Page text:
Such results indicates several points we should probably take notice of when thinking about Greater China’s lead in the public auction market. Not only is the wealth of the region certainly a key factor alongside rising knowledge, awareness and interest from collectors in Asia, but artworks by artists of Eastern or Asian ethnicity is really now able to compete side by side in the market next to previously dominant Western counterparts, at least in the Modern art category.

 

Christie’s is on a Winning Streak

Everyone likes to win. The desire for validation from an achievement recognised by others is ingrained in us from the time we take our first steps and speak our first words. Whether it’s in business or in our private life, this competitive spirit infiltrates just about everything to some degree. The stakes get higher as we get older and in the auction market, the stakes can be very high. Between the top rival auction houses it’s always a fierce battle to outdo each other, break the most records, sell at the highest prices, secure the most coveted artworks and collectibles; and from a mountain of headlines about its US$69 million NFT art sale earlier this month (I will spare you the pain of boring you with the name again), to a sale of a T-rex skeleton affectionately named Stan last October, Christie’s sure knows how to win these trophy firsts. They were also the first auction house last year, amid global lockdowns, to attempt a relay-auction across Hong Kong, Paris, London and New York, the format of which has since been dropped, and not picked up by other rivals—most probably because having four auctioneers simultaneously working their gavel is hardly an efficient idea.

 

BANKSY, Game Changer, 2020, oil on canvas, 91 x 91cm.. Image courtesy of Christie’s.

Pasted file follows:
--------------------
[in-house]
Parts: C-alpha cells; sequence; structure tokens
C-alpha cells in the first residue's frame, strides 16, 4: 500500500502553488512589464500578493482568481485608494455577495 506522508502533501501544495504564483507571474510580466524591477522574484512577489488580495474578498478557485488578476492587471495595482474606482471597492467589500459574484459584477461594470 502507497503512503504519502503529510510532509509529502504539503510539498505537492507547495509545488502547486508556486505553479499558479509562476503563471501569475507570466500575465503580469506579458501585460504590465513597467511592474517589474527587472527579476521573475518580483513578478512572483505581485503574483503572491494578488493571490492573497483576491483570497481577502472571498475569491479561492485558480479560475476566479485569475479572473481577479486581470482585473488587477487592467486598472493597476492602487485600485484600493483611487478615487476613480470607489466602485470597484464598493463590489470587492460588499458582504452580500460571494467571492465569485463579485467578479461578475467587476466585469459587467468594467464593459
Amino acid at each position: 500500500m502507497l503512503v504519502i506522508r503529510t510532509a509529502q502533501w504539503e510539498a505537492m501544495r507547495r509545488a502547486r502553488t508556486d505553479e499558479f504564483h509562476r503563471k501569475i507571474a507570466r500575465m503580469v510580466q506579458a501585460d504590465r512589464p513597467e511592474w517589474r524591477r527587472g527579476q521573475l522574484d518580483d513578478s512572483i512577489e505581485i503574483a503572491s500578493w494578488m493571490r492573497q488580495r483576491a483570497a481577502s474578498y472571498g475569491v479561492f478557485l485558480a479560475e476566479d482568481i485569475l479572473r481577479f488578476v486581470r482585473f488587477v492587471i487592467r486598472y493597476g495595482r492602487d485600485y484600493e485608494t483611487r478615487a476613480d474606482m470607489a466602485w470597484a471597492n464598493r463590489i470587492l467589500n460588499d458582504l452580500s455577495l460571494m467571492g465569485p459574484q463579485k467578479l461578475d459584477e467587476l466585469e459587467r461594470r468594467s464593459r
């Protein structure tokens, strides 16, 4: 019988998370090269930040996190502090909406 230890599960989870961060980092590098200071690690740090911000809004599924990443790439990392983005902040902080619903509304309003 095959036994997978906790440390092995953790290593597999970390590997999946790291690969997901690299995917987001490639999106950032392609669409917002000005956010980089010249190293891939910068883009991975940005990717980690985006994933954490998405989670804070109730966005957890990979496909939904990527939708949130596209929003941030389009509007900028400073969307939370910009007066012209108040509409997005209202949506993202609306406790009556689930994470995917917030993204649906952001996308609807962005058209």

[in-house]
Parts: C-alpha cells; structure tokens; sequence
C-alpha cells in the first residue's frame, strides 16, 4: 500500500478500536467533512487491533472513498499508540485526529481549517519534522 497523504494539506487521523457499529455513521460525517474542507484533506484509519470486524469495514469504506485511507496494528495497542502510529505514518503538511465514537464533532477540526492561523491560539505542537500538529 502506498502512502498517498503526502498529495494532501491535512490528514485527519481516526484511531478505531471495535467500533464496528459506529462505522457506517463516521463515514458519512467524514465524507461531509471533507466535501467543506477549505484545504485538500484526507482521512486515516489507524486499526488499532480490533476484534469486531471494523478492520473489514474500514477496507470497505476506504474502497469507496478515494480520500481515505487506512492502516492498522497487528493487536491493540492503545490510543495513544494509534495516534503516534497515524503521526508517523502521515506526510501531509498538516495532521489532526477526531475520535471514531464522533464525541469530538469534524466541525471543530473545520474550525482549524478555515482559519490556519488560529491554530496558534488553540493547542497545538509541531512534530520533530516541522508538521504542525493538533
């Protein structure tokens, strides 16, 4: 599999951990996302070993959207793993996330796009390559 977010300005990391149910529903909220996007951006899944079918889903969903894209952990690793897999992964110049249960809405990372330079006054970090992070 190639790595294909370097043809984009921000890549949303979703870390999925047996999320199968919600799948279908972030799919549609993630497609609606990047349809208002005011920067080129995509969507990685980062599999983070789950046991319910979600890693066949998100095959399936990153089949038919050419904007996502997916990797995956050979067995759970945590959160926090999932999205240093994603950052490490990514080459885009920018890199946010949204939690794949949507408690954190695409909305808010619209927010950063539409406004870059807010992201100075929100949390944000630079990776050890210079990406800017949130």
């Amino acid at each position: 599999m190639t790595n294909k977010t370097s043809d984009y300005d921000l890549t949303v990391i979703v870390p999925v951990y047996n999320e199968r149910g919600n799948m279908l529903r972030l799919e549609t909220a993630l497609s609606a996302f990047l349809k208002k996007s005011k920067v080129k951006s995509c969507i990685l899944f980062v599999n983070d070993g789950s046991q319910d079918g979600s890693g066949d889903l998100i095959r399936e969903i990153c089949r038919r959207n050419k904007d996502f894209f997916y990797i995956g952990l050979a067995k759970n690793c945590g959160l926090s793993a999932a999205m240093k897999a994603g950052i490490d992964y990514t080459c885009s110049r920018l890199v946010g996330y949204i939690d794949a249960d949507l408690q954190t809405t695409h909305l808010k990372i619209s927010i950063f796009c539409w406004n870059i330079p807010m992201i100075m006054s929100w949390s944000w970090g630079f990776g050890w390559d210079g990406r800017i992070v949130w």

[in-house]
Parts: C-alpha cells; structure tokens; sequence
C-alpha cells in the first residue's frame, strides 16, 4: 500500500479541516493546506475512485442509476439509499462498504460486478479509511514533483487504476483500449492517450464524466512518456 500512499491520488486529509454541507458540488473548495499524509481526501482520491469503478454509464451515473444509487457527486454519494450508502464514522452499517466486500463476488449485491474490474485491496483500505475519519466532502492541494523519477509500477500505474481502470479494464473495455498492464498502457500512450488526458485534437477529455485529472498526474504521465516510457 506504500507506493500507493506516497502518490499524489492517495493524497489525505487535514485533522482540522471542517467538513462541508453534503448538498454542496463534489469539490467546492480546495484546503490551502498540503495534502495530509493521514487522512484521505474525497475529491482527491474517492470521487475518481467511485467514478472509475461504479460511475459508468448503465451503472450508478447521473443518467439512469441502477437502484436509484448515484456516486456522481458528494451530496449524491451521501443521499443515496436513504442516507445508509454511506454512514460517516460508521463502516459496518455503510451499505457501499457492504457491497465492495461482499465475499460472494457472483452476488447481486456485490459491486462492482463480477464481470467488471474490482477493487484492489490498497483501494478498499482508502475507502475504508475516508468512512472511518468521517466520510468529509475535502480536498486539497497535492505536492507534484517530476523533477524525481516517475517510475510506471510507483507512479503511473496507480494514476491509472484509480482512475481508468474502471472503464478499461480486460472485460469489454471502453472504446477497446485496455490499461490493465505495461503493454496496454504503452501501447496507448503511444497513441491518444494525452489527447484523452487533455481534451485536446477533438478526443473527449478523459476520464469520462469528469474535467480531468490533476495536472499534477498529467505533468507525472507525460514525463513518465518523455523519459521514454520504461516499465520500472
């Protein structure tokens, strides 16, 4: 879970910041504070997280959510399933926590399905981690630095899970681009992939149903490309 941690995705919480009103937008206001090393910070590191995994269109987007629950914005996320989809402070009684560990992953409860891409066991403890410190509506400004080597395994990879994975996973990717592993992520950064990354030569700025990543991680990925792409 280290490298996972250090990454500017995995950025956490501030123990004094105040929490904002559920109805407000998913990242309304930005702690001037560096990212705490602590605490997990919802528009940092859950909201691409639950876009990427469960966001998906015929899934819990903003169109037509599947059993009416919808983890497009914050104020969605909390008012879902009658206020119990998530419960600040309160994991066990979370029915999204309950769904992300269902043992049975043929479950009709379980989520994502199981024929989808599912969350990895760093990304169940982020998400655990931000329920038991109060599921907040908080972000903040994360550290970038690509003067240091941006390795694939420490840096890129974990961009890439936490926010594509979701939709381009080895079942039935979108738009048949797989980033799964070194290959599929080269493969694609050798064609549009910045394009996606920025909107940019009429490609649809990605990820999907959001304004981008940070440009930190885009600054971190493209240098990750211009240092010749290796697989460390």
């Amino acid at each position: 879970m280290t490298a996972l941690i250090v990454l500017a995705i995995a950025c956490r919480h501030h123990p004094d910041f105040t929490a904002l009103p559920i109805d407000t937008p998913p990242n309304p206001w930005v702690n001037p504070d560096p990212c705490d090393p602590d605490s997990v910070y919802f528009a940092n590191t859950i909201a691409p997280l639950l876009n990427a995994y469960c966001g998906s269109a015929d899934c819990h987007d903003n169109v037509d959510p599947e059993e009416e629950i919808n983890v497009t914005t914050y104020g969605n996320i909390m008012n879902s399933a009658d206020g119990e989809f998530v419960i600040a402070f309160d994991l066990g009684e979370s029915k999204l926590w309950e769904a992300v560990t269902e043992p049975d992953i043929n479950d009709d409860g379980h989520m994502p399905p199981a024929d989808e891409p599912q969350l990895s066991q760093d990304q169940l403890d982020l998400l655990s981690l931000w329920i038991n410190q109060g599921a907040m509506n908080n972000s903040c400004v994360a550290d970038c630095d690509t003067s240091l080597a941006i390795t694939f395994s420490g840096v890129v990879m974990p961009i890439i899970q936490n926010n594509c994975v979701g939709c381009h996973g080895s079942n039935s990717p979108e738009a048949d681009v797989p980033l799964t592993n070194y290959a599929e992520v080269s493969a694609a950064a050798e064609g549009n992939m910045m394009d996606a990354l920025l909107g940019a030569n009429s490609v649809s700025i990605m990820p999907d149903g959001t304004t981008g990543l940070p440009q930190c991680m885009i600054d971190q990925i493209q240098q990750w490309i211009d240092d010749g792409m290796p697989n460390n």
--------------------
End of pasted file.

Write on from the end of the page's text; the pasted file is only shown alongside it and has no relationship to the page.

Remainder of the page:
Enter the first marquee season of 2021 and Christie’s is out to achieve again. The 20th Century Art Evening Sales and The Art of The Surreal Sales across Hong Kong and London concluded on 23 March with a sell through rate of 93% by lot and 97% by value, bringing in a combined total of HK$1,655,333,300 (US$274,825,084). Aside from the milestone Basquiat sale—which was obviously the top lot of the evening—a new global auction record for the loved and hated BANKSY was also achieved with his oil painting of a young boy kneeling, holding a nurse doll while his superhero Batman and Spiderman dolls lay in a basket beside him. Titled, somewhat ironically, Game Changer, the artwork was the second highest lot of the night, selling for HK$179,176,536 (US$23,176,314), exceeding its high estimate more than four times over, and almost doubling the artist’s previous record of US$12.2 million set by Devolved Parliament in 2019.

Pablo Picasso, Femme nue couchée au collier (Marie-Thérèse), 1932, oil on canvas,  40.6 x 40.6 cm. Image courtesy of Christie’s.
René Magritte, Le mois des vendanges, 1959, oil on canvas, 127.6 x 160 cm. Image courtesy of Christie’s.

 

The next four top lots by value fell to European works of Modern Art as mentioned above, with Pablo Picasso’s sweet 40.6 x 40.6 cm 1932 painting of a nude woman Femme nue couchée au collier (Marie-Thérèse) achieving HK$155,916,090 (US$20,167,598) and Femme assise dans un fauteuil noir (Jacqueline), painted in 1962, selling for HK$103,274,028 (US$13,358,397); Joan Miró’s 1925 Peinture was the fourth-highest lot of the evening at HK$109,295,198 (US$14,150,165); and pioneering Surrealist René Magritte’s 1959 Le mois des vendanges followed closely on Miró’s coattails at HK$106,946,730 (US$13,833,458).

It was a treacherously long, seemingly endless sale that lasted some four hours, ending, for those of us in Hong Kong, late into the evening. But if Christie’s is setting the benchmark for the remainder of the global spring marquee season, needless to we can anticipate a few more exciting moments to come in the following weeks.